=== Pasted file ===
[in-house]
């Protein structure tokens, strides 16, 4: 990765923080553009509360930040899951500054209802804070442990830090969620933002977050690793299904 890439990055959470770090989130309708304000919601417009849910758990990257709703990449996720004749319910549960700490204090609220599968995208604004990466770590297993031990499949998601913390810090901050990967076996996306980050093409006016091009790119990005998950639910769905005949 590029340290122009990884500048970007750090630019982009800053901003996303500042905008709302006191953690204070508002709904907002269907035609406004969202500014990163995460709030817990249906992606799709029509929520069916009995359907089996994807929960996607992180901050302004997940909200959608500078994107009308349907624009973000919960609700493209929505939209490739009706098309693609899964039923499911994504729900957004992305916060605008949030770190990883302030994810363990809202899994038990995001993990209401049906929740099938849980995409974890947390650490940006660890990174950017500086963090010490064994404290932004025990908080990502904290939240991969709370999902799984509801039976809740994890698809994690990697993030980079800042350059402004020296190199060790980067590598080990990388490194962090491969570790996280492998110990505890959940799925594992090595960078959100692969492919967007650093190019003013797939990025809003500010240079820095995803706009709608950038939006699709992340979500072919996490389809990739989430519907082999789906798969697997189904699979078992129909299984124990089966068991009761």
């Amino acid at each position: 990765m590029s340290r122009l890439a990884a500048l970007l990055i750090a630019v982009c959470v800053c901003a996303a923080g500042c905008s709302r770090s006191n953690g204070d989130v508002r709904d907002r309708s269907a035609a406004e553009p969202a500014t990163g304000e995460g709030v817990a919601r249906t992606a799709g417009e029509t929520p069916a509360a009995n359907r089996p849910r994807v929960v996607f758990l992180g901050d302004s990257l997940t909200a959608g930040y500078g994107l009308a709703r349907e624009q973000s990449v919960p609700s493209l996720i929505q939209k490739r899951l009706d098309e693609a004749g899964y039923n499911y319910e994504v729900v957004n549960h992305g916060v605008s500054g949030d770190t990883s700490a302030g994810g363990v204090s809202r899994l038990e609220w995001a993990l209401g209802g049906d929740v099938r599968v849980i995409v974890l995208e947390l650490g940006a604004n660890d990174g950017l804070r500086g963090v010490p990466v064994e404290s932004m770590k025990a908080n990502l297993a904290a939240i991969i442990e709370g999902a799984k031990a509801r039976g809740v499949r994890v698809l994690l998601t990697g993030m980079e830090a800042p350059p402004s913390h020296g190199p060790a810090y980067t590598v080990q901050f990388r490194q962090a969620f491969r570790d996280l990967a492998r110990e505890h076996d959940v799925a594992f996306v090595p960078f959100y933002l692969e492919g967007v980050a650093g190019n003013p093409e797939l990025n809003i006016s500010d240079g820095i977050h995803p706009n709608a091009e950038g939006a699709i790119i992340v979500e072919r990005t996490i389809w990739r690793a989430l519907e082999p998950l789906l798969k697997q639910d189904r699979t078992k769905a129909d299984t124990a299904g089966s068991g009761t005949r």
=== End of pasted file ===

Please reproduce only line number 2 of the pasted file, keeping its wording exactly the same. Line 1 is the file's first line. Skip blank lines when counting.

């Protein structure tokens, strides 16, 4: 990765923080553009509360930040899951500054209802804070442990830090969620933002977050690793299904 890439990055959470770090989130309708304000919601417009849910758990990257709703990449996720004749319910549960700490204090609220599968995208604004990466770590297993031990499949998601913390810090901050990967076996996306980050093409006016091009790119990005998950639910769905005949 590029340290122009990884500048970007750090630019982009800053901003996303500042905008709302006191953690204070508002709904907002269907035609406004969202500014990163995460709030817990249906992606799709029509929520069916009995359907089996994807929960996607992180901050302004997940909200959608500078994107009308349907624009973000919960609700493209929505939209490739009706098309693609899964039923499911994504729900957004992305916060605008949030770190990883302030994810363990809202899994038990995001993990209401049906929740099938849980995409974890947390650490940006660890990174950017500086963090010490064994404290932004025990908080990502904290939240991969709370999902799984509801039976809740994890698809994690990697993030980079800042350059402004020296190199060790980067590598080990990388490194962090491969570790996280492998110990505890959940799925594992090595960078959100692969492919967007650093190019003013797939990025809003500010240079820095995803706009709608950038939006699709992340979500072919996490389809990739989430519907082999789906798969697997189904699979078992129909299984124990089966068991009761």